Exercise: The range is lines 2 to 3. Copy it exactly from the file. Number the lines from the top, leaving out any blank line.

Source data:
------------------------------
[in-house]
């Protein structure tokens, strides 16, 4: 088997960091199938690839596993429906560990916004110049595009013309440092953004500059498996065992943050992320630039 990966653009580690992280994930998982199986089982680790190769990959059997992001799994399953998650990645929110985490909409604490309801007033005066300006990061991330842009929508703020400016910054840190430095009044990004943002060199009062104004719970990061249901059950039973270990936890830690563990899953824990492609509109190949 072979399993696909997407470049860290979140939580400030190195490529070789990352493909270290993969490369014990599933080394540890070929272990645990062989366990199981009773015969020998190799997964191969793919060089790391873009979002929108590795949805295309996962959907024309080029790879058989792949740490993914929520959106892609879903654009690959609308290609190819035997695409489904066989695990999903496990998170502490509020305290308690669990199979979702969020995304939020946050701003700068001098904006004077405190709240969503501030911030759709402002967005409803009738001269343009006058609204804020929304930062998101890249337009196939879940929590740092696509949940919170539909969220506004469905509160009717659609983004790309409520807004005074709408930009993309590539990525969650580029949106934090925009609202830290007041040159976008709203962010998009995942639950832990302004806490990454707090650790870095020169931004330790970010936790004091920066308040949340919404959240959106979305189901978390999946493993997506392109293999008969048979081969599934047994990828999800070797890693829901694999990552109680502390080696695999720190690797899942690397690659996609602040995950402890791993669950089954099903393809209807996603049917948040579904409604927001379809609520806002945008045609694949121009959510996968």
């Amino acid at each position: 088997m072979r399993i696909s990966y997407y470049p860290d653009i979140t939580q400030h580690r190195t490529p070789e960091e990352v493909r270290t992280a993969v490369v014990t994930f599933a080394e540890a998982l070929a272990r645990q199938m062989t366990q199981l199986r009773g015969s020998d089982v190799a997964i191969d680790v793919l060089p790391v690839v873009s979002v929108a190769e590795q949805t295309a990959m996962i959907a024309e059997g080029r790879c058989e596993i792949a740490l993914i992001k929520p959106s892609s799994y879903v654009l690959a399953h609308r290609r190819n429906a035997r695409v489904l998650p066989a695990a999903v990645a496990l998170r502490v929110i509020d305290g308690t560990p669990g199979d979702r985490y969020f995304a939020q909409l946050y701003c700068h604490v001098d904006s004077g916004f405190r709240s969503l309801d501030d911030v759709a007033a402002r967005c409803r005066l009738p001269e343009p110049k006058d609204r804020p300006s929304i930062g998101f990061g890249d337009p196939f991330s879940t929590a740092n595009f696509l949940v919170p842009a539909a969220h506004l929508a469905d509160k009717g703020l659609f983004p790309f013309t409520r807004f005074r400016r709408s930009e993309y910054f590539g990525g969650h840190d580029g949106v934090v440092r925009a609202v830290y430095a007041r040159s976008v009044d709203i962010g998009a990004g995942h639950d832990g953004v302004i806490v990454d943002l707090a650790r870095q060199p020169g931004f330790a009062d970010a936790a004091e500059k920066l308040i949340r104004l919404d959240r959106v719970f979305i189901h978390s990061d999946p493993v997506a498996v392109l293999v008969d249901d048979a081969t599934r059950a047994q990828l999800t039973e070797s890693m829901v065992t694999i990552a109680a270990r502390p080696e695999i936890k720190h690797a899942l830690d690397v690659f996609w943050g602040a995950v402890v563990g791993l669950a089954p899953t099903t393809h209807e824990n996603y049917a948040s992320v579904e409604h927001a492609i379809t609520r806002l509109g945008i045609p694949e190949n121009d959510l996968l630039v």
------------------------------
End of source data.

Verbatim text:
């Protein structure tokens, strides 16, 4: 088997960091199938690839596993429906560990916004110049595009013309440092953004500059498996065992943050992320630039 990966653009580690992280994930998982199986089982680790190769990959059997992001799994399953998650990645929110985490909409604490309801007033005066300006990061991330842009929508703020400016910054840190430095009044990004943002060199009062104004719970990061249901059950039973270990936890830690563990899953824990492609509109190949 072979399993696909997407470049860290979140939580400030190195490529070789990352493909270290993969490369014990599933080394540890070929272990645990062989366990199981009773015969020998190799997964191969793919060089790391873009979002929108590795949805295309996962959907024309080029790879058989792949740490993914929520959106892609879903654009690959609308290609190819035997695409489904066989695990999903496990998170502490509020305290308690669990199979979702969020995304939020946050701003700068001098904006004077405190709240969503501030911030759709402002967005409803009738001269343009006058609204804020929304930062998101890249337009196939879940929590740092696509949940919170539909969220506004469905509160009717659609983004790309409520807004005074709408930009993309590539990525969650580029949106934090925009609202830290007041040159976008709203962010998009995942639950832990302004806490990454707090650790870095020169931004330790970010936790004091920066308040949340919404959240959106979305189901978390999946493993997506392109293999008969048979081969599934047994990828999800070797890693829901694999990552109680502390080696695999720190690797899942690397690659996609602040995950402890791993669950089954099903393809209807996603049917948040579904409604927001379809609520806002945008045609694949121009959510996968």
């Amino acid at each position: 088997m072979r399993i696909s990966y997407y470049p860290d653009i979140t939580q400030h580690r190195t490529p070789e960091e990352v493909r270290t992280a993969v490369v014990t994930f599933a080394e540890a998982l070929a272990r645990q199938m062989t366990q199981l199986r009773g015969s020998d089982v190799a997964i191969d680790v793919l060089p790391v690839v873009s979002v929108a190769e590795q949805t295309a990959m996962i959907a024309e059997g080029r790879c058989e596993i792949a740490l993914i992001k929520p959106s892609s799994y879903v654009l690959a399953h609308r290609r190819n429906a035997r695409v489904l998650p066989a695990a999903v990645a496990l998170r502490v929110i509020d305290g308690t560990p669990g199979d979702r985490y969020f995304a939020q909409l946050y701003c700068h604490v001098d904006s004077g916004f405190r709240s969503l309801d501030d911030v759709a007033a402002r967005c409803r005066l009738p001269e343009p110049k006058d609204r804020p300006s929304i930062g998101f990061g890249d337009p196939f991330s879940t929590a740092n595009f696509l949940v919170p842009a539909a969220h506004l929508a469905d509160k009717g703020l659609f983004p790309f013309t409520r807004f005074r400016r709408s930009e993309y910054f590539g990525g969650h840190d580029g949106v934090v440092r925009a609202v830290y430095a007041r040159s976008v009044d709203i962010g998009a990004g995942h639950d832990g953004v302004i806490v990454d943002l707090a650790r870095q060199p020169g931004f330790a009062d970010a936790a004091e500059k920066l308040i949340r104004l919404d959240r959106v719970f979305i189901h978390s990061d999946p493993v997506a498996v392109l293999v008969d249901d048979a081969t599934r059950a047994q990828l999800t039973e070797s890693m829901v065992t694999i990552a109680a270990r502390p080696e695999i936890k720190h690797a899942l830690d690397v690659f996609w943050g602040a995950v402890v563990g791993l669950a089954p899953t099903t393809h209807e824990n996603y049917a948040s992320v579904e409604h927001a492609i379809t609520r806002l509109g945008i045609p694949e190949n121009d959510l996968l630039v």